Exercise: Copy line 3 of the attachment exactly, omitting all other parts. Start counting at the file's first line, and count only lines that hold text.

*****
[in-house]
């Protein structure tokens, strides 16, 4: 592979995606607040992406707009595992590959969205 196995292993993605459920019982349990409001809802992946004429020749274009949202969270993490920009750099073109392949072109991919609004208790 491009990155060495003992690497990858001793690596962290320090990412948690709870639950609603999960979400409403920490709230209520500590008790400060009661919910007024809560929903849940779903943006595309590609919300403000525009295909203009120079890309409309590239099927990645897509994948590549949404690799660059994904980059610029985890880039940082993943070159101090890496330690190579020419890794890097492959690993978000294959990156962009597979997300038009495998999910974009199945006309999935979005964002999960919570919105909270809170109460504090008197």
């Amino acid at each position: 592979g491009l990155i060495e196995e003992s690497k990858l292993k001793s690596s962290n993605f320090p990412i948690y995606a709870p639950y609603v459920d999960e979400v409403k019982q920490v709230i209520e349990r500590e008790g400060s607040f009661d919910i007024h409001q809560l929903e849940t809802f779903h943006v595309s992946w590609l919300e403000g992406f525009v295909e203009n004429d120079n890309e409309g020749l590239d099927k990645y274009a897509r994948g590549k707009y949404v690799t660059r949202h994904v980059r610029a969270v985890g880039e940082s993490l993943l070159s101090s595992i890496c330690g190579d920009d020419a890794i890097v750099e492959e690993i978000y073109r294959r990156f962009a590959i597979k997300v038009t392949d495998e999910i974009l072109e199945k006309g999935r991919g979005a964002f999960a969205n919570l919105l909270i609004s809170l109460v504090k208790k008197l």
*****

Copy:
């Amino acid at each position: 592979g491009l990155i060495e196995e003992s690497k990858l292993k001793s690596s962290n993605f320090p990412i948690y995606a709870p639950y609603v459920d999960e979400v409403k019982q920490v709230i209520e349990r500590e008790g400060s607040f009661d919910i007024h409001q809560l929903e849940t809802f779903h943006v595309s992946w590609l919300e403000g992406f525009v295909e203009n004429d120079n890309e409309g020749l590239d099927k990645y274009a897509r994948g590549k707009y949404v690799t660059r949202h994904v980059r610029a969270v985890g880039e940082s993490l993943l070159s101090s595992i890496c330690g190579d920009d020419a890794i890097v750099e492959e690993i978000y073109r294959r990156f962009a590959i597979k997300v038009t392949d495998e999910i974009l072109e199945k006309g999935r991919g979005a964002f999960a969205n919570l919105l909270i609004s809170l109460v504090k208790k008197l």